Bethesda, Md. – AABB today applauded the U.S. Department of Health and Human Services’ plan to spend up to $330 million to advance development of pathogen reduction technologies that could protect the nation’s blood supply from bacteria, parasites, Zika and many other viruses, and other pathogens.
Last month the HHS Office of the Assistant Secretary for Preparedness and Response (ASPR) announced that the Biomedical Advanced Research and Development Authority (BARDA), had committed up to $180.5 million to Cerus Corporation of Concord, California to advance its INTERCEPT system for the treatment of red blood cells; and up to $169.3 million to Terumo BCT Technologies of Lakewood, Colorado to further develop its Mirasol system for platelets.
“BARDA’s announcement demonstrates the seriousness of infectious diseases like Zika, dengue, and chikungunya viruses,” said Miriam Markowitz, CEO of AABB. “This funding and the willingness of our health agencies to advance new technologies could result in a whole new and systemic way to combat transfusion-transmitted infections.”
Currently, all blood undergoes two different screening tests to detect many pathogens: serologic (antibody) tests and Nucleic Acid Tests (NAT). If the pathogen reduction process proves effective for removing impurities, it could change how blood is screened, and even who can donate.
Under the BARDA agreement, Terumo BCT Technologies will conduct a clinical trial to confirm the Mirasol system’s ability to reduce the risk of infection in platelets. The contract could be extended for additional nonclinical studies, clinical studies, manufacturing and next-generation product development, including expansion of the Mirasol system.
Cerus will evaluate the safety of the blood system in Puerto Rico, conducting clinical trials of the company’s INTERCEPT system for red blood cells. The agreement can be extended for up to five years for additional clinical studies, manufacturing, and next-generation product development as needed, including additional testing of the INTERCEPT system in Zika-virus epidemic regions.
A different version of the INTERCEPT blood system already has been approved by the Food and Drug Administration for reducing the risk of infection through the transfusion of platelets and plasma.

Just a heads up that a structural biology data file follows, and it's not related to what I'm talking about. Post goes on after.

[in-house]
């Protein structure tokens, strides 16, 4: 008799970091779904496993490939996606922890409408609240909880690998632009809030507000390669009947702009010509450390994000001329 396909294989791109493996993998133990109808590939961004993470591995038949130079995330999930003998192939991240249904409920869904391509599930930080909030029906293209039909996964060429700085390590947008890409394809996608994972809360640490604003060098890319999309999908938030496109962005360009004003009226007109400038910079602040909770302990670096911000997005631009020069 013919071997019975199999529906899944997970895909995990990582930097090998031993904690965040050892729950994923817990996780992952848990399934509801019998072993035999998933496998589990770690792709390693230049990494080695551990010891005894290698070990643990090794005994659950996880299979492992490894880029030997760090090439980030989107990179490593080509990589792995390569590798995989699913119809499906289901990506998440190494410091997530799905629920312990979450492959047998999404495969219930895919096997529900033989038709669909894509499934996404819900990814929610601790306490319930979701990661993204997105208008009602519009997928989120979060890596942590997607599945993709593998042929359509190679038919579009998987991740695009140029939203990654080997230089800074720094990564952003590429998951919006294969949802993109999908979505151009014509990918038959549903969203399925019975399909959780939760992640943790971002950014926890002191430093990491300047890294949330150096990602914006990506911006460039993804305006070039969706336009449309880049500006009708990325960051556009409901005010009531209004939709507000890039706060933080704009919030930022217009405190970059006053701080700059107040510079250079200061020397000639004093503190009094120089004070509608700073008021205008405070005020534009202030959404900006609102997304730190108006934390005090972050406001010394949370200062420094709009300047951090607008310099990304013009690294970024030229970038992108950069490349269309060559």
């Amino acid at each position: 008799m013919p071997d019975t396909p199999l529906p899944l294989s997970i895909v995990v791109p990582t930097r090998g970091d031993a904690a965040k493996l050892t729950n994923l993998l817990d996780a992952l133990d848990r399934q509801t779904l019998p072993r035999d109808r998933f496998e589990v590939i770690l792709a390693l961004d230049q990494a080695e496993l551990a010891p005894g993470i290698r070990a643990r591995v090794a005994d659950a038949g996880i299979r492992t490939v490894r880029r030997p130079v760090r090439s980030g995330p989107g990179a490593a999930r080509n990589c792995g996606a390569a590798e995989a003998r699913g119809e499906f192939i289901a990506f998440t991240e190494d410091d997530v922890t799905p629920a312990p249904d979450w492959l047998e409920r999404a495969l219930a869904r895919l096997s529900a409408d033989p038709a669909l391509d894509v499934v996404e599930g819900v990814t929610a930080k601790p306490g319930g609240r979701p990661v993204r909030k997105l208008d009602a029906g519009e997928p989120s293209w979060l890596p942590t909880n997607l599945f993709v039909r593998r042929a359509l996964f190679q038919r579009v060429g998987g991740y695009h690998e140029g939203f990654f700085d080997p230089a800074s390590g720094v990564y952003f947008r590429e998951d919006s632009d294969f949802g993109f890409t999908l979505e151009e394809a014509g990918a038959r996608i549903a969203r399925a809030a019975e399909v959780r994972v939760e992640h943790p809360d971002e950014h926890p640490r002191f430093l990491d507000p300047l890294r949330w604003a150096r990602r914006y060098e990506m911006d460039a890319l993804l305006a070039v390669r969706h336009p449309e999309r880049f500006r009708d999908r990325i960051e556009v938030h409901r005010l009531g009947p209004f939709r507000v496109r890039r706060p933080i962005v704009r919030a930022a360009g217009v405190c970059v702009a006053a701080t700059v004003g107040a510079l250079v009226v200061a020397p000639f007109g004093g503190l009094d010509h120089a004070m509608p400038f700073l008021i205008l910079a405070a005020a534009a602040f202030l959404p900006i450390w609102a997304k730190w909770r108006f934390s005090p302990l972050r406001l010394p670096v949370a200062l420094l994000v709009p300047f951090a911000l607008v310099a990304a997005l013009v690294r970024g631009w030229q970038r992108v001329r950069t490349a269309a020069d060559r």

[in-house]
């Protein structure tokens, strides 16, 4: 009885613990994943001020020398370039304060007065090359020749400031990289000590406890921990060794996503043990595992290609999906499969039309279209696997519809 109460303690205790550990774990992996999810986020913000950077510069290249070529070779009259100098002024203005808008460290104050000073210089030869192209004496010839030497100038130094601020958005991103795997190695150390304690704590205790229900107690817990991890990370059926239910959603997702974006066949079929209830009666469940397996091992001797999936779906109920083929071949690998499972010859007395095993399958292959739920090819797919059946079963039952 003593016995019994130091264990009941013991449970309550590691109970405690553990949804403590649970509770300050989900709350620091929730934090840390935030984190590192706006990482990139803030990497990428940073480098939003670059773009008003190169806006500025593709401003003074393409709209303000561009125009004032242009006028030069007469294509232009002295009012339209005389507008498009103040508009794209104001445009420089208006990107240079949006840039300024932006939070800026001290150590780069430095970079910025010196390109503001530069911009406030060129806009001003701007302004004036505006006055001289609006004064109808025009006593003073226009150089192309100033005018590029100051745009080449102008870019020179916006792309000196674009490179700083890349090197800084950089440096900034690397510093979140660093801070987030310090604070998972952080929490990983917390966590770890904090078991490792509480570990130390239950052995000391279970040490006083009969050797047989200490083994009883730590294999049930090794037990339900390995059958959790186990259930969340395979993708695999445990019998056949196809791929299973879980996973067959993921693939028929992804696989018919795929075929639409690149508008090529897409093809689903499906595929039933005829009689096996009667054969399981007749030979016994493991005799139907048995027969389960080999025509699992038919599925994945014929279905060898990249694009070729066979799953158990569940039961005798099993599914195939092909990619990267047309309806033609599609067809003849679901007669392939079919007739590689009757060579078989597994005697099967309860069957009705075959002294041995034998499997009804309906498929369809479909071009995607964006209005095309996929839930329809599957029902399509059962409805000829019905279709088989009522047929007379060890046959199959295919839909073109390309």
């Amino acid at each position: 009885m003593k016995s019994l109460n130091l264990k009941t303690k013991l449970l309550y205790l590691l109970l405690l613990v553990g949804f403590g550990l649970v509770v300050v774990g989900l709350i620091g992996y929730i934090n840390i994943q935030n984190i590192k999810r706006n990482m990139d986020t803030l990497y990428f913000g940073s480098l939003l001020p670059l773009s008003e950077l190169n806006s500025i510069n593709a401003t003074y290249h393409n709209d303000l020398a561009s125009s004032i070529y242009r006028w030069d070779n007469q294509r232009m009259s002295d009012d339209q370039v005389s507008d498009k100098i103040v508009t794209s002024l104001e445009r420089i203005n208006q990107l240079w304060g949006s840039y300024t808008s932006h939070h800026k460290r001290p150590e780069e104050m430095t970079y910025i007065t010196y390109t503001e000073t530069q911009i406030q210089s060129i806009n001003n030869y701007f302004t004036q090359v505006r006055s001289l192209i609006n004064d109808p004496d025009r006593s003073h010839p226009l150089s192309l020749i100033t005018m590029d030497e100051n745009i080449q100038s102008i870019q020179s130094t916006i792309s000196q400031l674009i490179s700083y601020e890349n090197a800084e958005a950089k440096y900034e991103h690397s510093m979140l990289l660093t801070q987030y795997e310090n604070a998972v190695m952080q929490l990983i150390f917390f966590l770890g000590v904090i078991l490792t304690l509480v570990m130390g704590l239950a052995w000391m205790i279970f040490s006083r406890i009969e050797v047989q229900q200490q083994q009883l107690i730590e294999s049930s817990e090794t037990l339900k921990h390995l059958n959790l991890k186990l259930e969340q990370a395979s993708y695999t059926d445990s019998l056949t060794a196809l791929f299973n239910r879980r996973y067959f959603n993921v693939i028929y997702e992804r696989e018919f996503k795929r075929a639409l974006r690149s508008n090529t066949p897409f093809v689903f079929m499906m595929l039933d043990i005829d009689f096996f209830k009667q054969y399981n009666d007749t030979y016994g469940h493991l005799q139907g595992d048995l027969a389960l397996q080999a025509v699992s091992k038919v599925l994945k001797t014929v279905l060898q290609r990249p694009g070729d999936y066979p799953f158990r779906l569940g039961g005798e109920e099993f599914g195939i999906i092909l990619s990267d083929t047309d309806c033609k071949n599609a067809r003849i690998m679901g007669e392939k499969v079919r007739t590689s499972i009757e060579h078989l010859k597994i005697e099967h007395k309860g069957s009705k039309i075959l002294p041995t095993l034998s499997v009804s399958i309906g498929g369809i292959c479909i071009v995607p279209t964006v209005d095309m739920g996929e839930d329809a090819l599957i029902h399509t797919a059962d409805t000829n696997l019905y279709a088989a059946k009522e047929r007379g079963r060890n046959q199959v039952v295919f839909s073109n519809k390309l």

BARDA is charged with advancing new medical products to protect the nation’s health from emerging infectious diseases or chemical, biological, radiological, or nuclear (CBRN) threats, particularly for radiological or nuclear mass casualty incidents requiring the use of blood products.
According to the HHS press release, pathogen reduction technologies, which reduce the presence of infectious viruses, bacteria, and other pathogens, can provide an additional layer of safety for blood products in the US. In particular, the technologies can reduce the risk of transmitting emerging infectious diseases for which robust screening and testing methods may not yet be available.
AABB is an international, not-for-profit association representing individuals and institutions involved in the fields of transfusion medicine and cellular therapies. The association is committed to improving health through the development and delivery of standards, accreditation and educational programs that focus on optimizing patient and donor care and safety. AABB membership includes physicians, nurses, scientists, researchers, administrators, medical technologists and other health care providers. AABB members are located in more than 80 countries and AABB accredits institutions in over 50 countries. For more information, visit www.aabb.org.